But dreams are also seen as questionable sources of revelation; Jeremiah 29:8 warns against listening to the dreams of prophets who lie in the name of the Lord: “See, I am against those who prophesy lying dreams, says the Lord, and who tell them, and who lead my people astray by their lies and their recklessness, when I did not send them or appoint them; so they do not profit this people at all, says the Lord” (cf. 23:25, 32). In Deut 13:1-4, prophetic dreams are mixed with error in order to “test” Israel.
Amidst the ostensibly chaotic, charismatic worship in Corinth, Paul requires that special revelations be interpreted by an equally inspired interpreter (1 Cor 14:27); otherwise, the recipients of said epiphanies should remain quiet. This provided an important control against claims of private revelations. “Prophecy,” warns Peter, is not the fruit of “one’s own interpretation” (2 Peter 1:20).
The reason for caution in the acceptance of dreams seems obvious: differently from visions, which can sometimes occur in public, dreams are largely personal occurrences which lie outside the tangible realm and whose validity cannot be independently verified; they exist solely in the visionary’s brain and befall in the dead of night. It is therefore curious, if not suspicious, that most of these self-proclaimed visionaries claim to have received dreams. Those who would like more evidence are then branded incredulous and themselves serve as fulfilment of the “apostasy” predicted in them. The dreams become a self-fulfilling prophecy, regardless of what they actually mean.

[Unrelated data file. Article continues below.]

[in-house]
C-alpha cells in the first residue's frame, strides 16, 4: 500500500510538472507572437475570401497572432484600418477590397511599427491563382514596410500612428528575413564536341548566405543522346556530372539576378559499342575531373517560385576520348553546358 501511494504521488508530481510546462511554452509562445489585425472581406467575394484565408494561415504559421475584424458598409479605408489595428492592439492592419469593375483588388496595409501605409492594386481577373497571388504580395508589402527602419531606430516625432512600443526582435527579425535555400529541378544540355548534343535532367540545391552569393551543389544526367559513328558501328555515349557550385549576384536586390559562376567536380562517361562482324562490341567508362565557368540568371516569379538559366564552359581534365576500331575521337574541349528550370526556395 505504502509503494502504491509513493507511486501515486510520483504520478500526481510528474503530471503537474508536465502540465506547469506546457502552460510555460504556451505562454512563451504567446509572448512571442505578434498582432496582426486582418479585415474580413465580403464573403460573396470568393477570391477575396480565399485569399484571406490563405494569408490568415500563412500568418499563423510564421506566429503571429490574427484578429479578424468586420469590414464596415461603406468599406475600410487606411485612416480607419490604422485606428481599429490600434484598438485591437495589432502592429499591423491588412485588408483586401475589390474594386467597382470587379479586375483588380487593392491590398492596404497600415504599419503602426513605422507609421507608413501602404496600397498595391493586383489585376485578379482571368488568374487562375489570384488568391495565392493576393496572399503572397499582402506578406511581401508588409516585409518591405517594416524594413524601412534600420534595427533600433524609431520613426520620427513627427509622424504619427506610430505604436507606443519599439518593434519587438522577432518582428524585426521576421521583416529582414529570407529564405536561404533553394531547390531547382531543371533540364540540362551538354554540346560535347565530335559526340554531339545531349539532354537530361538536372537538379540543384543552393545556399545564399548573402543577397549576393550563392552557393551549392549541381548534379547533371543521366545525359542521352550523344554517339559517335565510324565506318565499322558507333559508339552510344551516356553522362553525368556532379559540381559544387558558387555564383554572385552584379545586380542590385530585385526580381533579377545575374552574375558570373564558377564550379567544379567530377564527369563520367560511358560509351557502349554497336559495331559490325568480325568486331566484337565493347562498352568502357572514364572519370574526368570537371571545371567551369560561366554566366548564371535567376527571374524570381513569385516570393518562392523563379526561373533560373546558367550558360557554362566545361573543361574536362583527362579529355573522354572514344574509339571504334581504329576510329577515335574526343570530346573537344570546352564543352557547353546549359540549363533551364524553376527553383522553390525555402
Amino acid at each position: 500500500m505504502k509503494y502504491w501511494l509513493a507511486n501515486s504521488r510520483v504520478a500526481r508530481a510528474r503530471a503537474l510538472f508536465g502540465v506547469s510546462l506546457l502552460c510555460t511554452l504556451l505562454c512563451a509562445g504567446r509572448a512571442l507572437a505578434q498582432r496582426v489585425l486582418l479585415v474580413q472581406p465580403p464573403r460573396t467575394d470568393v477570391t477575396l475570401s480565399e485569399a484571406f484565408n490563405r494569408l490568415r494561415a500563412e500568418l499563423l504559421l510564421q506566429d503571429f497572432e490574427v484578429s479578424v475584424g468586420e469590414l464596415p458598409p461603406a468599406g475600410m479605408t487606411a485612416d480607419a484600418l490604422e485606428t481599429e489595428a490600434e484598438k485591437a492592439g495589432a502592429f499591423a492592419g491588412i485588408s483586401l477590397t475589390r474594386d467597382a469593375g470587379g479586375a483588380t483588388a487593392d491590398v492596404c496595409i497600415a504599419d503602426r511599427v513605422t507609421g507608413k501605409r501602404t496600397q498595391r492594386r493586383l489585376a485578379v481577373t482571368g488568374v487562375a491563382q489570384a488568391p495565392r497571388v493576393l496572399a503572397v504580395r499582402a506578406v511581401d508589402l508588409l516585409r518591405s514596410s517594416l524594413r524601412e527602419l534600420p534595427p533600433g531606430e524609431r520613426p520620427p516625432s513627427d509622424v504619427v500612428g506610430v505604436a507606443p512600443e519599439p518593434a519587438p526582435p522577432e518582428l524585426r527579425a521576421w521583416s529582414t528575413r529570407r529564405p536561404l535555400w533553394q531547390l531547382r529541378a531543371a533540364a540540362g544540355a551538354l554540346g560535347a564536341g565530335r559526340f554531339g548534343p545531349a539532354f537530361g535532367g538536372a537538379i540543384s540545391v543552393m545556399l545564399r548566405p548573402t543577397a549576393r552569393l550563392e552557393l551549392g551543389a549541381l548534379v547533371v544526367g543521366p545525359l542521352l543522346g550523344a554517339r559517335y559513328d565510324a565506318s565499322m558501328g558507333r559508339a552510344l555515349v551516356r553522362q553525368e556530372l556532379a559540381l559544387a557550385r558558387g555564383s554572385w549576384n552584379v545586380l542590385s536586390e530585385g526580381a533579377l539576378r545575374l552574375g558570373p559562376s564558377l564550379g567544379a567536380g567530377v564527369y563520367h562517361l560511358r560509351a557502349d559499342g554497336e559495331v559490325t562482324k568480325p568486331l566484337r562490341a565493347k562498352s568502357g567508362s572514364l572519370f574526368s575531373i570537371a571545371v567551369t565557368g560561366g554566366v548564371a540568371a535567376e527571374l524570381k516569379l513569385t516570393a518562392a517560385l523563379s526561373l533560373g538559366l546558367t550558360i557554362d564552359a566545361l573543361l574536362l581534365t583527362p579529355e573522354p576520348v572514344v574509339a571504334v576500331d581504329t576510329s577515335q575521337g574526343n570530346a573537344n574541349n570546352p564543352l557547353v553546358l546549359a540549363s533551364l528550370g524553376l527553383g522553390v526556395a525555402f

Case in point: in a comment on Facebook, Escalante’s husband derides the skeptics while claiming that thousands have been blessed by her messages. He condemns the “abominations” found in the “rebellious” Adventist Church.
As an Adventist, I always find it disconcerting to be confronted with binary, “yes/no” answers to these claims to the prophetic gift. “Could this be a fulfilment of the eschatological ‘dreamers’ predicted in Joel 2:28?” I wonder. For a church whose belief system is firmly moored in the manifestation of the eschatological “spirit of prophecy,” such ambivalent manifestations present a problem. For one, this belief makes Adventism especially vulnerable to itinerant “visionaries.” The irony for us is to outright reject any new, non-canonical prophet while simultaneously holding belief in a modern-day prophetess.
In a Spectrum article about the dreams of Ernie Knoll, Loren Seibold mused: “In this era of microscopic scrutiny, could a real prophet survive debunking long enough to be heard?” Jumping to conclusions presents two risks: too quickly accepting what is at best the mere fruit of Christian piety and at worst plain charlatanism/opportunism or rejecting what could, in fact, be a genuine gift. No doubt the apocalyptic framework attendant to these neo-prophecies complicates discernment for many.
1 John 4:1 recommends “testing the spirits” rather than embracing or outright rejecting them. The preferred proof-text against such new prophecies is Isaiah 8:20: “to the law and the prophets.” But what if the messages in and of themselves have nothing against “the law and the prophets” necessarily? What if they inspire other Adventists to re-consecrate their lives and join the “revival and reformation”? Would a pragmatic, fruits-oriented approach validate such voices as gifts of the Spirit?
Pentecostal denominations, where tongue-speaking, extemporaneous prophesying, and impromptu revelations are common, have surrendered their ecclesiological practices to easy interpretations of the biblical passages dealing with charismatic gifts and encourage a copy-and-paste mimicry of the goings-on of the Corinthian church.